Midway City Council

Members of the Valley Opposition to Large Transmission lines, or VOLT, are busy working to raise $1.5 million to fund the burial of about a one mile stretch transmission lines that will go through Midway City, but the clock is ticking on that effort.


Midway City

At their Tuesday meeting Midway City Council swore in Lisa Kohler Orme for another term, as well as first term council members Steve Dougherty and Kevin Payne. One of the first items discussed by the new council was parking.

At their first meeting of 2020 Midway City Council considered an ordinance to amend their code regarding Festival Market Business Licenses, in order to incentivize the creation of public parking. Midway City planner Michael Henke introduced the idea.

Midway City

Heber and Midway City Council’s gather in their first meeting of the new year on Tuesday. In addition to swearing in new council members both councils also have a full agenda.


Midway

On Tuesday Midway’s City Council unanimously voted to approve the joint conditional use permit or CUP submitted by Rocky Mountain Power and Heber Light & Power to construct new transmission lines to carry power coming through the southern portion of Midway. The approval was conditional on a few items, the key one being that the lines be buried.


spreadsheet showing what citizens prefer when it comes to burying transmission lines
Midway City

After a professional randomized survey 70% of Midway residents say they prefer the transmission lines running through the southern portion of the city be buried underground at extra cost rather than placed overhead.


Two properties that might be swapped between local governmental agencies
Heber City

Midway and Heber City Councils meet in regular session tomorrow evening. The councils will discuss annexations, short-term rentals, transmission lines and more.

view shows a road in Midway with a rendering of the proposed power poles that could be installed
Heber Light & Power

Midway residents will have two opportunities this week to learn more about and express their opinions on the Rocky Mountain Power and Heber Light & Power Transmission line which will run through the city.

The proposed transmission line will connect the Midway Substation to the Jordanelle Dam substation and go through Midway city limits for about a mile. The route follows existing transmission lines along Wards lane, Stringtown road and 970 South. The proposed poles range in height from 70-85 feet with dead end and crossing poles reaching from 80-110 feet above ground.

Wasatch County Clerks Office

City Council elections results in Wasatch County means new faces on Heber and Midway City Council. Of the six seats available on Heber and Midway City Councils only one was retained by an incumbent.

Preliminary election results were posted Tuesday evening by the Wasatch County Clerks office. In Heber City the top vote earner for council was Rachel Kahler with 2,125 votes. Kahler believes citizens of Heber City elected her in part because they want more communication.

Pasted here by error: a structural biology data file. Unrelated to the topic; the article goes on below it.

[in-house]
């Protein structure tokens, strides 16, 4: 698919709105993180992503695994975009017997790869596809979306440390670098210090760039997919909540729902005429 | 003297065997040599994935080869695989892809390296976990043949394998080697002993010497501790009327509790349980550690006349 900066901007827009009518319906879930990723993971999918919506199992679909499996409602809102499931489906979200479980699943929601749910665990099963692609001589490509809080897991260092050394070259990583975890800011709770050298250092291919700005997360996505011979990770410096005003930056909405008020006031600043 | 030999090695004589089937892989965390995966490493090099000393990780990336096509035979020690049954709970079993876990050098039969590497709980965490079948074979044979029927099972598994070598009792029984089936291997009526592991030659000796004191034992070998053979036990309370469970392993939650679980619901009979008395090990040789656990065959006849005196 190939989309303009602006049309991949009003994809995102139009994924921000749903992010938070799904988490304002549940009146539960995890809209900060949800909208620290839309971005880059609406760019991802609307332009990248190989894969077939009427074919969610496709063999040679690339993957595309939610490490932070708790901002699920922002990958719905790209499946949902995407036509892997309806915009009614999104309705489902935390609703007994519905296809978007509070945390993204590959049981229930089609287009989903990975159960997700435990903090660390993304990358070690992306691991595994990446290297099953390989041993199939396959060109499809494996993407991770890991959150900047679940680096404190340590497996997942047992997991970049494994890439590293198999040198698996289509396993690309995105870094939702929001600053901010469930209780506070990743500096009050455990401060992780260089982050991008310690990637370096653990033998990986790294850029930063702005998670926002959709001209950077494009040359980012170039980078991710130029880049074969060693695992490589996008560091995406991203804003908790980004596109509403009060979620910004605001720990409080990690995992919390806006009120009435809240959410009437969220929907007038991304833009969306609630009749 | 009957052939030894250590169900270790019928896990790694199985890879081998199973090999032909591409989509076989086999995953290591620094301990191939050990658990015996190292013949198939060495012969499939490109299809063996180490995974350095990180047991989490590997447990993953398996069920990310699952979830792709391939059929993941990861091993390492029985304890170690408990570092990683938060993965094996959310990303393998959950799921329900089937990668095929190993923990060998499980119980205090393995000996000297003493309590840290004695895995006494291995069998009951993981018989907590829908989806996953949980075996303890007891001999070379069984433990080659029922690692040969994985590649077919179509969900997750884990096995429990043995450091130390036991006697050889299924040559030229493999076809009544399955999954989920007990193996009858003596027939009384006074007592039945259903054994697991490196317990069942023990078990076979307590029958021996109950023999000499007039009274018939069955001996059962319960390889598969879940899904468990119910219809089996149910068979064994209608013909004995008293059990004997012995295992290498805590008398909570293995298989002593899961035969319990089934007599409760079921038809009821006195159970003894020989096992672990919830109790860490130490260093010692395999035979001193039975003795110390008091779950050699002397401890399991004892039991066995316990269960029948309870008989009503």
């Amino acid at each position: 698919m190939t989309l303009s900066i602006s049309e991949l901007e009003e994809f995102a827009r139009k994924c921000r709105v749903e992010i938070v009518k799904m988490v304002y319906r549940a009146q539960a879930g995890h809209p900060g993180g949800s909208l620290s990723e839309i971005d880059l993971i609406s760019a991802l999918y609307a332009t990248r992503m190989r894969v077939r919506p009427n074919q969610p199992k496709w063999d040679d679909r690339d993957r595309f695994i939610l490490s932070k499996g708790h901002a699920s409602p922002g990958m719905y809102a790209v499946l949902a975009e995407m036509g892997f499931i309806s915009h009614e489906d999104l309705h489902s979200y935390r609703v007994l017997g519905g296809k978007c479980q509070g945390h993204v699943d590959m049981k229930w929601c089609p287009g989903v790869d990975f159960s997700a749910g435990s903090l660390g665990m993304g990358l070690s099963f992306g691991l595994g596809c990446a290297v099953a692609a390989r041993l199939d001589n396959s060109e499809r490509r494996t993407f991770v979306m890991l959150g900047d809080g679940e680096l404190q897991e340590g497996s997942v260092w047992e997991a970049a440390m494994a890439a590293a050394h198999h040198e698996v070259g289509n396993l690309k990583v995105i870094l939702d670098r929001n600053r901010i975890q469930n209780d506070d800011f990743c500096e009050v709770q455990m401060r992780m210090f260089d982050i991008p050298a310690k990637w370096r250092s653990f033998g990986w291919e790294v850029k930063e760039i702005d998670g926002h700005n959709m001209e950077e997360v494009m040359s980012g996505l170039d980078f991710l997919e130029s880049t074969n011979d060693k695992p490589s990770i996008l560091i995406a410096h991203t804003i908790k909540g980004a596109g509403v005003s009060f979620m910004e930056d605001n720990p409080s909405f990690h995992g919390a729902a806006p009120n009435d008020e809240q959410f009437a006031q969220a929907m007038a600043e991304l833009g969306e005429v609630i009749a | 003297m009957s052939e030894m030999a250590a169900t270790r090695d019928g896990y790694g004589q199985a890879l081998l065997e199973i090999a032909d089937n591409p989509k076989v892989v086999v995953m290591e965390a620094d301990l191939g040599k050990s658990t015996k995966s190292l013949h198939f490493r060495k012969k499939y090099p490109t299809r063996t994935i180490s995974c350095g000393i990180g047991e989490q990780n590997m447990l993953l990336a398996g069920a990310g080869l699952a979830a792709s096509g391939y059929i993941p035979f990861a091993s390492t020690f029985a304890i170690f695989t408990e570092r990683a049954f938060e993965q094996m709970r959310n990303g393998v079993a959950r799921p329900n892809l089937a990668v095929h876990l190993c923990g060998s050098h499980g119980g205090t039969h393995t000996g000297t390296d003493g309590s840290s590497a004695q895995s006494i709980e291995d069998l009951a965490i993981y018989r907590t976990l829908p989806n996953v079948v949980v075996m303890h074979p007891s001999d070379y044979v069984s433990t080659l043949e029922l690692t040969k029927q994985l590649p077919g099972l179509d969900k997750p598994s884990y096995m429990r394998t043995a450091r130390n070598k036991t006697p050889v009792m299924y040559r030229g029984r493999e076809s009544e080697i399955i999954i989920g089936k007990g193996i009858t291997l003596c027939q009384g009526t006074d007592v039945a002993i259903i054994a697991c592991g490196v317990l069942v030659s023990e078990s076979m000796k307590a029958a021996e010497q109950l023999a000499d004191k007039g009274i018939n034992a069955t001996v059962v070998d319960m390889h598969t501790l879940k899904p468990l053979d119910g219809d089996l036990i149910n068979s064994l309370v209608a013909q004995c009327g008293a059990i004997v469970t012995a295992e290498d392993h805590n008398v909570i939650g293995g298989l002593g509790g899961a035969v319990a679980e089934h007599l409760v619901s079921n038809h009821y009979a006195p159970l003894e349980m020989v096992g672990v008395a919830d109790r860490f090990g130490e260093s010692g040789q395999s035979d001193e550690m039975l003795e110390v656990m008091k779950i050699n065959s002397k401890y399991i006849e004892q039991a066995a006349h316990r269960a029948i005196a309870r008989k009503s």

The $150 million school bond to create a new high school in the Heber Valley and to replace the current Midway Elementary school will not pass according to Tuesday night results. 5,223 or 57% residents voted against the bond while 3,921 or 42% voted for it.

Midway residents heard from the four candidates running for Midway City Council on Thursday evening.

The Midway Boosters sponsored the event. During the October 10th meeting residents heard from the four candidates running for the three available seats on Midway’s City Council. For an hour and a half, they answered questions and discussed issues in Midway.

One question they were asked was how they would make the development process in Midway more ideal, and should the city stand up to developers even when legal action is threatened?

Here’s Incumbent Bob Probst.

The Midway Boosters are providing an opportunity for residents to meet the candidates for City Council. Additionally, the club is holding a school bond debate. The two town hall discussions take place at the Midway Community Center.

Midway

A developer in Midway was looking at changing the master plan for the Homestead Resort. Now that those plans have fallen through a different organization is looking to revitalize the resort.

At the Tuesday October 1st City Council meeting Midway City Council approved the transfer of Master Plan transfer of rights. Midway City Mayor Celeste Johnson explains what the transfer means.

Midway City

Midway City Council received a report on the efforts from their Open Space Committee. The council also continued approval for a subdivision that would place just one house on seven acres.

The Midway open space committee brought four applications that have moved along the furthest to the Midway City Council at their Tuesday October 1st meeting.

Midway City

Midway City is moving forward on plans to connect trails within the town.

Midway City Mayor Celeste Johnson explains that developers in Midway have long had requirements to create trails while building out neighborhoods.

Midway City

Midway City Council meets Tuesday evening. Items on the agenda include discussions about a transfer of rights for the Homestead Master Plan, a rural preservation subdivision and an update from the Open Space Committee.

Midway City Planner Michael Henke says If city council votes in favor of the master plan transfer of rights the potential new owners of the Homestead Resort will be able to develop the property according to the 2007 approved master plan.

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